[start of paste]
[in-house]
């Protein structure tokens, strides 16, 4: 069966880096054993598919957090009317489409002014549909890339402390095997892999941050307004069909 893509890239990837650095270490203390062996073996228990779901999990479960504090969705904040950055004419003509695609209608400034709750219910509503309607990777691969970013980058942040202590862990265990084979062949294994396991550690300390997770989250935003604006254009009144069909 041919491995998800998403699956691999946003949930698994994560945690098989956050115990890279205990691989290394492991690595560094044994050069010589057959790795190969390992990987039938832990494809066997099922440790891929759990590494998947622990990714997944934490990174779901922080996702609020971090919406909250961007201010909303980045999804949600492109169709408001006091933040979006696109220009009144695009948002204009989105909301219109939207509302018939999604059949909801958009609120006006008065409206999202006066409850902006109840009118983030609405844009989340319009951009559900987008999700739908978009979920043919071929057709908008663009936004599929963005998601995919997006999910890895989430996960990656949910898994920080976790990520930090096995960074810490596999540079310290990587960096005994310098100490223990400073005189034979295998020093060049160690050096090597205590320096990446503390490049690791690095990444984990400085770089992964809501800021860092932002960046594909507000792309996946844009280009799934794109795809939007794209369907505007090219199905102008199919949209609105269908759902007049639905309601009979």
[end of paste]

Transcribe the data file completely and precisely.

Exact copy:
[in-house]
């Protein structure tokens, strides 16, 4: 069966880096054993598919957090009317489409002014549909890339402390095997892999941050307004069909 893509890239990837650095270490203390062996073996228990779901999990479960504090969705904040950055004419003509695609209608400034709750219910509503309607990777691969970013980058942040202590862990265990084979062949294994396991550690300390997770989250935003604006254009009144069909 041919491995998800998403699956691999946003949930698994994560945690098989956050115990890279205990691989290394492991690595560094044994050069010589057959790795190969390992990987039938832990494809066997099922440790891929759990590494998947622990990714997944934490990174779901922080996702609020971090919406909250961007201010909303980045999804949600492109169709408001006091933040979006696109220009009144695009948002204009989105909301219109939207509302018939999604059949909801958009609120006006008065409206999202006066409850902006109840009118983030609405844009989340319009951009559900987008999700739908978009979920043919071929057709908008663009936004599929963005998601995919997006999910890895989430996960990656949910898994920080976790990520930090096995960074810490596999540079310290990587960096005994310098100490223990400073005189034979295998020093060049160690050096090597205590320096990446503390490049690791690095990444984990400085770089992964809501800021860092932002960046594909507000792309996946844009280009799934794109795809939007794209369907505007090219199905102008199919949209609105269908759902007049639905309601009979």